Take 'Em or Pay the Price

Ashlea Ebeling of Forbes wrote an article that more than half of folks who are required by law to take money out of their individual retirement accounts (IRAs) by year end had failed to do so as of the beginning of this month, according to a recent survey from Fidelity Investments. Perhaps these people don’t need the money in their IRAs to meet everyday expenses.

Why should you be concerned over the year-end deadline? If you miss it, the penalty you pay is 50% of the amount you should have taken out in distributions, according to Internal Revenue Service tables.
Here is a recap of the basic rules: IRA owners must normally begin taking annual required minimum distributions (RMDs) after they turn 70½ from their own traditional IRAs or IRAs inherited from a spouse, although not from their Roth accounts. Non-spousal IRA heirs of any age must take RMDs from both traditional and Roth accounts.

The amount you must take out is not arbitrary, but calculated based on your life expectancy and the balance in your IRAs the end of the prior year. There are also some special rules. When you turn 70½, you have until April 1 of the following year to take your first distribution. There is also an RMD required in the year of death, if the deceased is over 70½.

One reason to wait until year end to take your RMD distribution is to let the money continue to grow tax-deferred as long as possible. Another reason to hold off on taking distributions for this year is to see if Congress will reinstate the IRA-Charitable Rollover law, which expired on Dec. 31, 2011. It lets you direct the custodian of your pretax IRA to transfer up to $100,000 per year to a public charity, such as the LIFE Foundation without having to count that distribution in your income. In return, you’ll forego the charitable income tax deduction. But this strategy can leave you ahead whether or not you normally itemize deductions or not.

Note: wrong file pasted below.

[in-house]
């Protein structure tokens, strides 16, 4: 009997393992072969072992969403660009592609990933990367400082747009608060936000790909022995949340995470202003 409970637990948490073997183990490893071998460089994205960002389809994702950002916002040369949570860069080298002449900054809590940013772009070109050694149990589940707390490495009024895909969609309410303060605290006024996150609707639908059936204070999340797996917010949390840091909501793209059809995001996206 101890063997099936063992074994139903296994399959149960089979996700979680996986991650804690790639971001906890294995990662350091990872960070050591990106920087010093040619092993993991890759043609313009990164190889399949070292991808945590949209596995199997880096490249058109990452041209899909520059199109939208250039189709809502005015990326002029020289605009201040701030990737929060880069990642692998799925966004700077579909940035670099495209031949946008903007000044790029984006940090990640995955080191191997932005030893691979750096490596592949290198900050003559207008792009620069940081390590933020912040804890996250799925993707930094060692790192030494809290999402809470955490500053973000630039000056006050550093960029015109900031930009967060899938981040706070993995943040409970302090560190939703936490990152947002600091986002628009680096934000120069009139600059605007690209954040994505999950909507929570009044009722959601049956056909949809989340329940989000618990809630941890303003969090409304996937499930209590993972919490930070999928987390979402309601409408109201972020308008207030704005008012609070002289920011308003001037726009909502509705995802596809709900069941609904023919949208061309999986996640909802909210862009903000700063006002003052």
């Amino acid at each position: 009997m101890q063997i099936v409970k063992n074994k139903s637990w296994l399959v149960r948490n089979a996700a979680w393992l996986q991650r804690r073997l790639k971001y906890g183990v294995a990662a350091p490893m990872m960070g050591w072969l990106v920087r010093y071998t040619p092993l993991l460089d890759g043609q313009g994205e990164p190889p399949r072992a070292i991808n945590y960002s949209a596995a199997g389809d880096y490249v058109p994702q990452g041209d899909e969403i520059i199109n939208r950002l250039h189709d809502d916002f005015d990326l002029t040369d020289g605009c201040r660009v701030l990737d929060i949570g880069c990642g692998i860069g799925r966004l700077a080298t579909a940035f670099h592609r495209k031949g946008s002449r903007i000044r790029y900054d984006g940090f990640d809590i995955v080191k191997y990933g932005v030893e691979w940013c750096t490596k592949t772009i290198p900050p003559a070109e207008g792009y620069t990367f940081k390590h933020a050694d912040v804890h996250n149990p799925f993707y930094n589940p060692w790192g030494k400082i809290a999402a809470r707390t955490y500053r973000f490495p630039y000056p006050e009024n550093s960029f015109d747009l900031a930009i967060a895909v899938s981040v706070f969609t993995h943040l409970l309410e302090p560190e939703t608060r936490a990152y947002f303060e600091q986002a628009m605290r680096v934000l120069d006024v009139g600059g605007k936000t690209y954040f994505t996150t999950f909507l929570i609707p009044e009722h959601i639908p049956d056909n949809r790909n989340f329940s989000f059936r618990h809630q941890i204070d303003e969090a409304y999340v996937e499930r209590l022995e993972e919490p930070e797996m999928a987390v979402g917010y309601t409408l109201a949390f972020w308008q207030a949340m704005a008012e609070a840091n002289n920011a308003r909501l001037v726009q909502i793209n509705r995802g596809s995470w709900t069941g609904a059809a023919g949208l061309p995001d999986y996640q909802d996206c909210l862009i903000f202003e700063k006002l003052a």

For more guidance on your IRA, contact your financial advisor.

Marvin H. Feldman, CLU, ChFC, RFC, President and CEO of Life Happens

by Marvin H. Feldman

Marvin H. Feldman, CLU, ChFC, RFC, is president of the Feldman Financial Group in Palm Harbor, Fla., and president and CEO of Life Happens. He is a 41-year Million Dollar Round Table member and was the 2002 president. He is a 33-year member of the MDRT Top of the Table and a past Top of the Table chairman. He also is the recipient of the 2011 John Newton Russell award, the highest honor bestowed on an individual by the insurance industry.

  1. Another benefit: no required distributions. With a traditional IRA, individuals are required to begin tapping their accounts — and to pay taxes on those withdrawals — after reaching age 70½. Roth accounts aren’t subject to mandatory distributions, so the money in a Roth can grow tax-free for a longer period of time.

  2. In a nutshell, contributions to a Roth IRA are not tax-deductible, but earnings grow tax deferred and can be withdrawn tax-free in retirement after age 59 1/2 if the account has been in place for at least five years. In addition, the Roth IRA permits certain early withdrawals without penalty, sets no maximum age limit for contributions and imposes no schedule for withdrawals.

Leave a Comment

Start planning your LIFE today Close